Now at this point, he could have pulled the data right out of the air with his RTL-SDR. But looking to push his skills to the next level, [Jonathan] decided to open up the base station and isolate its receiver. Since he already decoded the packets on the RF side, he knew exactly what he was looking for with his oscilloscope and logic analyzer. Once he was tapped into the feed coming from the radio, the final step was writing some code for the ESP8266 that could listen on the line, interpret the data packets, and push the resulting variables out over the network.
In this case, [Jonathan] decided to funnel all the data into Weather Underground by way of the Personal Weather Station API. This not only let him view the data through their web interface and smartphone application, but brought their hyperlocal forecasting technology into the mix at no extra charge. If you’re not interested in sharing your info with the public, it would be a trivial matter to change the firmware so the data is published to a local MQTT broker, or whatever else floats your proverbial boat.
If you’re looking to get started with the ESP8266, there’s no shortage of development boards out there to select from. But we don’t think you’ll find one with a more unique a backstory than the open source ME-ESP8266. That’s because Malouf, the company that makes the $20 USD board, is a home goods company better known for their pillows and bed frames.
So how do you go from mattress toppers to microcontrollers? Well, as unlikely as it might seem, the missing element is Toys R’ Us. Or more specifically, the liquidation of Toys R’ Us. A Texas distribution center Malouf purchased from the iconic toy retailer included an automated conveyor belt system to move product through the gargantuan building, but unfortunately, they couldn’t get it to work with their existing system. The company decided to use their in-house team of engineers to solve the problem, and the ME-ESP8266 was born.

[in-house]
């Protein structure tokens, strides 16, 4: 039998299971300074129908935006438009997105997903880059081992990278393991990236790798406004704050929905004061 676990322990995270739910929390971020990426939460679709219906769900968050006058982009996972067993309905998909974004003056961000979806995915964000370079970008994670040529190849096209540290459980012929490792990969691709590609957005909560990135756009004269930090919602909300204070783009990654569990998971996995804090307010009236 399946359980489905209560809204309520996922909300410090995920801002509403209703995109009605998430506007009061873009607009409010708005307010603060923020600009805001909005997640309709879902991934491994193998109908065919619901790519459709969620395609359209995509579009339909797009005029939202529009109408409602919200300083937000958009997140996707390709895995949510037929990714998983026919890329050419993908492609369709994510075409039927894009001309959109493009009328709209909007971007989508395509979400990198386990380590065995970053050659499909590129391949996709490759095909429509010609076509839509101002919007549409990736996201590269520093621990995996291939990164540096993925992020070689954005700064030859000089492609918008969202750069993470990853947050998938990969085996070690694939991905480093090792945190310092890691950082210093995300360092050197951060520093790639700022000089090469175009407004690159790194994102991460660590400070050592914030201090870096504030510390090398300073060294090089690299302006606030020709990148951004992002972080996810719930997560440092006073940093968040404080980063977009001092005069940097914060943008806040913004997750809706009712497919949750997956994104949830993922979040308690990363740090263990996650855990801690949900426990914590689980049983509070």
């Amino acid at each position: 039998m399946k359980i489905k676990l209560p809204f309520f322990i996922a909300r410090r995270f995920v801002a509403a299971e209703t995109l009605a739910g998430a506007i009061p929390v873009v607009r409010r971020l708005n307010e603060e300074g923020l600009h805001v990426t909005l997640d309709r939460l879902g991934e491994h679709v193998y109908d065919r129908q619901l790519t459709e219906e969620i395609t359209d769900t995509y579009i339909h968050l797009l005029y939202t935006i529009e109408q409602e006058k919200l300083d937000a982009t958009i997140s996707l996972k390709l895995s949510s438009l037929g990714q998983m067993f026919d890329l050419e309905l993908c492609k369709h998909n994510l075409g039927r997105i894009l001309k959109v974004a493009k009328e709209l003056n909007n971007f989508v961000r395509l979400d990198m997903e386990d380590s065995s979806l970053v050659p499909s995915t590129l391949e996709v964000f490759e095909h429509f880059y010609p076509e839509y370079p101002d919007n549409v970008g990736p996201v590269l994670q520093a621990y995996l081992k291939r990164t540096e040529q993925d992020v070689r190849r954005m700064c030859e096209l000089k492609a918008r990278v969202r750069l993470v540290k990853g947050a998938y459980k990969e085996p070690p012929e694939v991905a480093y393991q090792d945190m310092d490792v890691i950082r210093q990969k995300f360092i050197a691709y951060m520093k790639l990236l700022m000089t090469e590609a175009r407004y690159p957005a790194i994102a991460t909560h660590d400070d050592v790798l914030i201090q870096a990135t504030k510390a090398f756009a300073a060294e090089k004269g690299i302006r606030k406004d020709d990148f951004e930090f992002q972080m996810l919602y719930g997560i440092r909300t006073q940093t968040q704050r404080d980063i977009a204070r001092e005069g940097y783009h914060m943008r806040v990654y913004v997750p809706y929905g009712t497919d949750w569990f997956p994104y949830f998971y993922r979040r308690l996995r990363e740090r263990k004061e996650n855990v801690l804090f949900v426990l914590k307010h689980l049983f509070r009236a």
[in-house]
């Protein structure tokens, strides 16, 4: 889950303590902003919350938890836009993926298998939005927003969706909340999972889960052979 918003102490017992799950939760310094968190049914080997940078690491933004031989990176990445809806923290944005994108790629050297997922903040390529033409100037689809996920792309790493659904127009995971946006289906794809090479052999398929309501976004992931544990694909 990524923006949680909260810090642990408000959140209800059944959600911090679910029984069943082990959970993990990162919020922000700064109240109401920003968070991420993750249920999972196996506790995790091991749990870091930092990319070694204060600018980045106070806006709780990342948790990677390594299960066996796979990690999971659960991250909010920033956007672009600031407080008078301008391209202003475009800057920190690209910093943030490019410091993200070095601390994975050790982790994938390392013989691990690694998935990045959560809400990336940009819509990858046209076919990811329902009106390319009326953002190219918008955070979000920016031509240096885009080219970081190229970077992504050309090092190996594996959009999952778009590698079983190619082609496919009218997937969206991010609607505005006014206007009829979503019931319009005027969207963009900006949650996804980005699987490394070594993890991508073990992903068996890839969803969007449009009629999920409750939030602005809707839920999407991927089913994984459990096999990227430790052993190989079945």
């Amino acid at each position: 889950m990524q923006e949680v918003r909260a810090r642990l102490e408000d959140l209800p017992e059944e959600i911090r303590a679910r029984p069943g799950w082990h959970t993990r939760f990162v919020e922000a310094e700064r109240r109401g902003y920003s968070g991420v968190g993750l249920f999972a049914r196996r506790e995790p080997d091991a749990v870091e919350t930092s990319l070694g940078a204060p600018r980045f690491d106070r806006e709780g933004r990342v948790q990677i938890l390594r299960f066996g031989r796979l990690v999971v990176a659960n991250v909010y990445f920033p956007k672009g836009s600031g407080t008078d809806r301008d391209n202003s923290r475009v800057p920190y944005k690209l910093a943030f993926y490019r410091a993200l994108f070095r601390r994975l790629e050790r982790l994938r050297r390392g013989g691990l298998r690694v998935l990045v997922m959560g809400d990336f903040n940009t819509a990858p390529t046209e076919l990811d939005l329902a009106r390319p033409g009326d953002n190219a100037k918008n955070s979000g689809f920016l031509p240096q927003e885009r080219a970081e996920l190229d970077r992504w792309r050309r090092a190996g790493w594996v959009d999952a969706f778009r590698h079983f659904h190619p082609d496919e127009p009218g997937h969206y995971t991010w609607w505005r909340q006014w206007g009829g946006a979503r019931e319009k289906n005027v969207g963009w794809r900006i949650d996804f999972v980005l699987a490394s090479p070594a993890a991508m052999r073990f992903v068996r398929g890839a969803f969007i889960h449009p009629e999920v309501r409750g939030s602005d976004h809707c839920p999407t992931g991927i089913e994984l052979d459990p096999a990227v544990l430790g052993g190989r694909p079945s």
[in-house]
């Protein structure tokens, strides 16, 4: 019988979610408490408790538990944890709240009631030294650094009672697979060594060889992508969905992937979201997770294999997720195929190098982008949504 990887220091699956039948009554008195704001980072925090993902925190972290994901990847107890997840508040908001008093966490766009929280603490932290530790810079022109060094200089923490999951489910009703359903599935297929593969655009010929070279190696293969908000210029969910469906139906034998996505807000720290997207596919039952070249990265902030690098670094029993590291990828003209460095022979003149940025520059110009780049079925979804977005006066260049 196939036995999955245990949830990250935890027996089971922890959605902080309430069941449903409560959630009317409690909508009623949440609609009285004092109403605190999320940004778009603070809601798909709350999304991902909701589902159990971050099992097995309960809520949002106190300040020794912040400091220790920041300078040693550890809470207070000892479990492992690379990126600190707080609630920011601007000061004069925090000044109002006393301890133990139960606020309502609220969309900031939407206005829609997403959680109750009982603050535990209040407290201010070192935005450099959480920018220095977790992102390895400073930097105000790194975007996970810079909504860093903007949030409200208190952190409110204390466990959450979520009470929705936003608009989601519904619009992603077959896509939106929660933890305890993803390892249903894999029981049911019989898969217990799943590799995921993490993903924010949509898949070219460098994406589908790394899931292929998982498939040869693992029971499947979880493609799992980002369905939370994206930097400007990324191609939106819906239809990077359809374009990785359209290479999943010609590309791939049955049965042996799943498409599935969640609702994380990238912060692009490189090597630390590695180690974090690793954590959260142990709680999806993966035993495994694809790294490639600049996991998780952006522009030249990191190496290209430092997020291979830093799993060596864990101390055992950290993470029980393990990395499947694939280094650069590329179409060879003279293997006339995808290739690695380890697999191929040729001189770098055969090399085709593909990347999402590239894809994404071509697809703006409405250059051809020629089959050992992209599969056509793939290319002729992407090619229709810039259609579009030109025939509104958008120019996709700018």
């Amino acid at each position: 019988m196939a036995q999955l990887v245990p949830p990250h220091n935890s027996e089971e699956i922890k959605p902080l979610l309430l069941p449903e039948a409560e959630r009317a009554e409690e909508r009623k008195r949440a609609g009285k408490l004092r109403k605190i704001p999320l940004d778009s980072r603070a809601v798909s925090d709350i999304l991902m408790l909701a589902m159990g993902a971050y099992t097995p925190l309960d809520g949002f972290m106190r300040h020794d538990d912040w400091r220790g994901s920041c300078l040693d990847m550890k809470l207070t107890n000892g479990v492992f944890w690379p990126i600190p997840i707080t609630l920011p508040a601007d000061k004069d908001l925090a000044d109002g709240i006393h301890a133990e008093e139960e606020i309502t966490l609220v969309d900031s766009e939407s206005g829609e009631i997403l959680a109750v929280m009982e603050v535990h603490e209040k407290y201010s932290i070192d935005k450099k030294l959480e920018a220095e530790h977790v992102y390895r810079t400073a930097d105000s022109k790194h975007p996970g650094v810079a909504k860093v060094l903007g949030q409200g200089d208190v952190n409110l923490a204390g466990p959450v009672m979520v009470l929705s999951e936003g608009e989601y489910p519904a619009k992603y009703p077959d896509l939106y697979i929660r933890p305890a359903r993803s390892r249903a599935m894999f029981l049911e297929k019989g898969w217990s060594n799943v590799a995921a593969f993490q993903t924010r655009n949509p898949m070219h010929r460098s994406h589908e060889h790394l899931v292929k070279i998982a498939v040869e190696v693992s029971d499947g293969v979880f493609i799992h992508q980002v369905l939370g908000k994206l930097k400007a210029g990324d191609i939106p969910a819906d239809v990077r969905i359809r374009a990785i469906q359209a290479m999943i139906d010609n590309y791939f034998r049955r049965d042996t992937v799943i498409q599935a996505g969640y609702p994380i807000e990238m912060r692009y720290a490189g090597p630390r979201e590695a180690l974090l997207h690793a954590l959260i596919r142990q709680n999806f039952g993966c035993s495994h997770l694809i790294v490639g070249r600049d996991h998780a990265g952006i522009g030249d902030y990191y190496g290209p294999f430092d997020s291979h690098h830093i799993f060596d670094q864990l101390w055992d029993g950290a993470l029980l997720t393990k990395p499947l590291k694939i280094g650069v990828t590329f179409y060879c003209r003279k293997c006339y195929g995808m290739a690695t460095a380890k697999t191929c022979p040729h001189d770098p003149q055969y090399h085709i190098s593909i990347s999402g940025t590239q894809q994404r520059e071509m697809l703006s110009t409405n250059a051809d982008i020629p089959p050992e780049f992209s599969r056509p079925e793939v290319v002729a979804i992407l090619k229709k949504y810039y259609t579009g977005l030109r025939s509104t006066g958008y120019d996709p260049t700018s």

It turns out that an ESP8266 board developed to move bedding around an old Toys R’ Us warehouse has a lot of useful features for hackers and makers. It’s got an integrated relay, 16 MB of flash storage, an IR receiver, beefy screw terminals, and a 2.54mm-pitch GPIO pin header. There’s even a MAX232 on the board so it can talk to RS-232 devices. The hardware is compatible with the standard Arduino IDE as a “Generic ESP8266 Module”, so you’ll have no problem using existing libraries and example code.
Now under normal circumstances, the public would never know about this sort of behind the scenes engineering. But instead of keeping their new ESP board to themselves, the team at Malouf got the go ahead from the company’s Chief Technology Officer (CTO) to release it as an open source project. Even more impressive, they got the company to put the board into production so it could be sold to the public. So today we not only learned that bedding companies have CTOs, but that they can be exceptionally open-minded.
Some people would have just chalked this one up to bad luck and used the Tuya-supplied software to control their new lights, but not [konbaasiang]. Since the new chip was outwardly identical to the ESP8266, he decided to take the nuclear option and replace them with the genuine article. With a comfortable spot to work from and a nice microscope, he started on his desoldering journey.
Now it would have been nice if he could have just dropped in a real ESP-12F and called it a day, but naturally, it ended up being a bit more complex than that. The WB3L apparently doesn’t need external pull up and pull down resistors, but [konbaasiang] needed them for the swap to work. He could have come up with some kind of custom adapter PCB, but to keep things simple he decided to run a pair of through hole resistors across the top of the ESP-12F for GPIO 1/2, and use a gingerly placed SMD resistor to hold down GPIO 15.
We’re truly fortunate to have so many incredible open source projects floating around on the Internet, since there’s almost always some prior art you can lean on. By combining bits and pieces from different projects, you can often save yourself a huge amount of time and effort. It’s just a matter of figuring out how all the pieces fit together, like in this clever mash-up by [bethiboothi] that takes advantage of the fact that the popular TP4056 lithium-ion battery charger module happens to be almost the exact same size of the ESP-01.
While it doesn’t appear that [bethiboothi] is using it currently, the esp_wifi_repeater firmware does have an automatic mesh mode which seems like it would be a fantastic fit for this design. Putting together an impromptu mesh WiFi network with a bunch of cheap battery powered nodes would be an excellent way to get network connectivity at an outdoor hacker camp, assuming the ESP’s CPU can keep up with the demand.